Travel Guide To Mongolia
The world has re-discovered Mongolia. Seasoned travelers dream of distant horizons, new worlds, unseen wonders, unknown marvels. Our world is a big place, and many of its corners are still waiting to be explored. Travel outfitters constantly push back the veil to reveal new destinations and unique adventures; sometimes, what’s most compelling is not seeking what is newest, but looking to what is oldest.
Why Travel To Mongolia?
Mongolia is half a planet away from the Western world; still, Mongolia’s ancient realms, rich cultural heritage, and abundant opportunities for outdoor enthusiasts compel adventure seekers and tourists alike to travel there. But while Mongolia may seem like the far edge of the world, once upon a time it was the very center of it. An empire grew here, and a culture, and a rule of law, and a way of life. Today, visitors to Mongolia may walk amid the ruins of Genghis Khan’s empire, witness the nomadic horse culture of the planet’s last unspoiled grassland wilderness, ply mountain streams for gigantic trophy fish, stroll ancient monasteries in contemplative silence, and search the plazas and alleys of cities growing to meet the influences of our modern world.
When To Visit Mongolia
Tourism opportunities exist year-round in Mongolia, and winter airfares to Mongolia drop into the can’t-believe-it’s-this-affordable category. But Ulaanbaatar—due to extreme air pollution conditions that persist during winter months—is not a destination most travelers will find attractive in winter. Most travelers to Mongolia take advantage of the glorious weather that persists from June through September. Precipitation is infrequent during this time, and visitors will come to understand why Mongolia is called the “Land of the Eternal Blue Sky.”
Top Adventures In Mongolia
Five hundred words in the Mongolian language describe the traits of horses; that should be an adequate demonstration of the deep respect Mongolians have for their traditional ponies. This culture’s connection to horses is ancient, passionate, and permanent. Traditional Mongolian ponies are short, stocky horses known for their strength, hardiness, and endurance. The horses Mongolians keep and value today are the same horse breed that Genghis Khan chose for his world-conquering army. Numerous outfitters provide horseback day trips out of Ulaanbaatar, in Gorkhi Terelj National Park, in Zuunmod, and in many other locations.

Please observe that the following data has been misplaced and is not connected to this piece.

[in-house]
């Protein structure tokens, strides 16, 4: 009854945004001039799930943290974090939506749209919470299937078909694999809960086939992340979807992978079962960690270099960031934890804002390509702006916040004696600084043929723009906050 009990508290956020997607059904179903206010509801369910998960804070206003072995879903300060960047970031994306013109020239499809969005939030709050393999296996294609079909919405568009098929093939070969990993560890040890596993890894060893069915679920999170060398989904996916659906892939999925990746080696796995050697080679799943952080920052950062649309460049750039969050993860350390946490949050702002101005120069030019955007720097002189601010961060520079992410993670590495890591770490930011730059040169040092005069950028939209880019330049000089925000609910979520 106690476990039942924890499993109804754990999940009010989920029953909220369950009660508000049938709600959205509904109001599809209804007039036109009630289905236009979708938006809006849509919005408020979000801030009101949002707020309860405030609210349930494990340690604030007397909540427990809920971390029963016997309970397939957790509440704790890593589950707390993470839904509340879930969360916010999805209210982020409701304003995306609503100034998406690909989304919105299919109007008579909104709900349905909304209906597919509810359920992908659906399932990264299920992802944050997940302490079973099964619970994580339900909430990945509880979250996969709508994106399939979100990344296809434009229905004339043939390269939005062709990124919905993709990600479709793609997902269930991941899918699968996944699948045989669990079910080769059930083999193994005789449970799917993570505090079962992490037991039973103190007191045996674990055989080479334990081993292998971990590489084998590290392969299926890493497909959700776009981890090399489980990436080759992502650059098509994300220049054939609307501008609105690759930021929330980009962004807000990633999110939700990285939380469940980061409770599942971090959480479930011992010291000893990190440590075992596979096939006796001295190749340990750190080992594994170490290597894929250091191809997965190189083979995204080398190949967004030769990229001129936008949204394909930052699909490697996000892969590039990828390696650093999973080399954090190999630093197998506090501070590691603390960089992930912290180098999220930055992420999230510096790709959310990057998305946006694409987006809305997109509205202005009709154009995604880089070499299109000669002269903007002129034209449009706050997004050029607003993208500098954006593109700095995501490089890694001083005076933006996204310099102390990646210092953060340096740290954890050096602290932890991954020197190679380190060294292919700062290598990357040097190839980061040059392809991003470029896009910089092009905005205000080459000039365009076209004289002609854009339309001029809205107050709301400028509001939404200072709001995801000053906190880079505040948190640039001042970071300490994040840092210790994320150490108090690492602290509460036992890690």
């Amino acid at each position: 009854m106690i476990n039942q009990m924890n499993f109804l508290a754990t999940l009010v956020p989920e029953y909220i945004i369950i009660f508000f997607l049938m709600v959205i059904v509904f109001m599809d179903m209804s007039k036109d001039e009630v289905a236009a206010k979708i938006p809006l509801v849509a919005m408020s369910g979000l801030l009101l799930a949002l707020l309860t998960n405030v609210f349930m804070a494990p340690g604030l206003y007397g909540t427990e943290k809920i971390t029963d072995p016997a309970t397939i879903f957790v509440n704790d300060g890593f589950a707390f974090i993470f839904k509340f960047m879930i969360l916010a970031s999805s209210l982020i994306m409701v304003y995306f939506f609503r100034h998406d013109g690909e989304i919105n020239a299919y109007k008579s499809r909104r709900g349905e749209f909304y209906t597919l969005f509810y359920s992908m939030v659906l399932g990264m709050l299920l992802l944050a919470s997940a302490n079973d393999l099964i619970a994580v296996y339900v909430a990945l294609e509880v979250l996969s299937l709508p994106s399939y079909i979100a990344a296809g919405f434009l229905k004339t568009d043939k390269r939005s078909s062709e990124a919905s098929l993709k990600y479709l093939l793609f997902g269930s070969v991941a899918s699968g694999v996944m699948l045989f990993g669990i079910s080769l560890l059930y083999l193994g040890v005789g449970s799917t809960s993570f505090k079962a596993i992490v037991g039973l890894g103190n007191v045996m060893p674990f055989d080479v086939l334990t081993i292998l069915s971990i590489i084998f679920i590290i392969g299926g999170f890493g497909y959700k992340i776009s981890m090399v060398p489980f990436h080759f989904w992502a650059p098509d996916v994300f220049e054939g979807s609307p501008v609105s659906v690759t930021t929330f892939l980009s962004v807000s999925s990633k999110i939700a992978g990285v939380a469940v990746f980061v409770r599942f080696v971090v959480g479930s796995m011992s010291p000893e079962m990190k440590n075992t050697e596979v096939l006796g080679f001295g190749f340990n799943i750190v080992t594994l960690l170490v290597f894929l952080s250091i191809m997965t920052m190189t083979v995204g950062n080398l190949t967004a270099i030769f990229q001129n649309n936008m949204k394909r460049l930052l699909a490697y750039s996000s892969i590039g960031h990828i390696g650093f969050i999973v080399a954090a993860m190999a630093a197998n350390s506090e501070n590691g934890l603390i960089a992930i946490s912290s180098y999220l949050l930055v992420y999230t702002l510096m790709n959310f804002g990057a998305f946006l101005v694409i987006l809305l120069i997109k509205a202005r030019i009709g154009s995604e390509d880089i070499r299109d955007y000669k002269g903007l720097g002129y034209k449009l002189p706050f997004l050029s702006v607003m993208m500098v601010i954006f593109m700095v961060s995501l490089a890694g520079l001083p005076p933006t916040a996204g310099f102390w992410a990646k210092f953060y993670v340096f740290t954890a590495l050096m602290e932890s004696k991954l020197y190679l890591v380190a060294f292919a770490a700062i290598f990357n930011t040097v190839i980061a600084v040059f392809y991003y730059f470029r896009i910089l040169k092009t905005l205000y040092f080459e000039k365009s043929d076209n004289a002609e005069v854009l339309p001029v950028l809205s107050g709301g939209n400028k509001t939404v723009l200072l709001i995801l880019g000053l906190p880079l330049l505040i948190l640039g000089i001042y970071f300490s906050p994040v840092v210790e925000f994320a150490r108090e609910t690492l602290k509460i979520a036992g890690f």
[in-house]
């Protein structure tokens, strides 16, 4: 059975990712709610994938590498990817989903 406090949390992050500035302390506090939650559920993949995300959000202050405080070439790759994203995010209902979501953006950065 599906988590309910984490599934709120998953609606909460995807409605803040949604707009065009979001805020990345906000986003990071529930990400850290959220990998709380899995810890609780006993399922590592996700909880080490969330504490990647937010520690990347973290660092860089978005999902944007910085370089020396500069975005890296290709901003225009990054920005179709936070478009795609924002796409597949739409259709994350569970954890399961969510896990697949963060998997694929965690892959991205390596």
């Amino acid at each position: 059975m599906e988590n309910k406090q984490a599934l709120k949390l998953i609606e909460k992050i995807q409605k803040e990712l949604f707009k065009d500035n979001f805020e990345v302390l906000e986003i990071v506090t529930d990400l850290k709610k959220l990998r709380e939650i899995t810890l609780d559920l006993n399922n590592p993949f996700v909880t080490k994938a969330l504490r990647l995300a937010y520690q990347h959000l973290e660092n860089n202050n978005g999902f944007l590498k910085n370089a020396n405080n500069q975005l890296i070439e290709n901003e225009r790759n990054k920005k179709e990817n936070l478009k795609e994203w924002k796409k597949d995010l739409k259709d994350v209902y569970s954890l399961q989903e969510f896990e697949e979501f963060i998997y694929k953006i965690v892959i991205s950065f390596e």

The Gobi Desert is home to the two-humped Bactrian camel. Numerous outfitters provide guided camel-back touring through many of the areas between Ulaanbaatar and the Gobi, including the nearby Elsen Tasarkhai sand dunes (accessible via local transport from your hotel in Ulaanbaatar).
Many visitors will want to take the opportunity to escape the hustle and bustle of Ulaanbaatar, and hiking is a favorite way to do so, but even local hikes will require motor transport from the city to the countryside. The trail to the Manzhir Monastery (just south of Ulaanbaatar) provides an excellent hike that is reachable from the city. Likewise, many hikers travel to the foothills of the Bogd Khan range for a three- to four-hour hike to reach Tsetsee Gun Peak (7,402 feet). Yolyn Am Canyon—the “Valley of the Eagles”— is a majestic hiking destination, though it requires days of driving from Ulaanbaatar. Whether distant or nearby, Mongolia’s hiking diversions guarantee adventures for all travelers.
The best of Mongolia is often found off the beaten path, and many adventurous tourists enjoy exploring the countryside in four-wheel-drive vehicles or on motorcycles. Such opportunities are offered by numerous outfitters, and include guide-driven tours, or exploration as part of a guide-supervised caravan in which you pilot your own vehicle.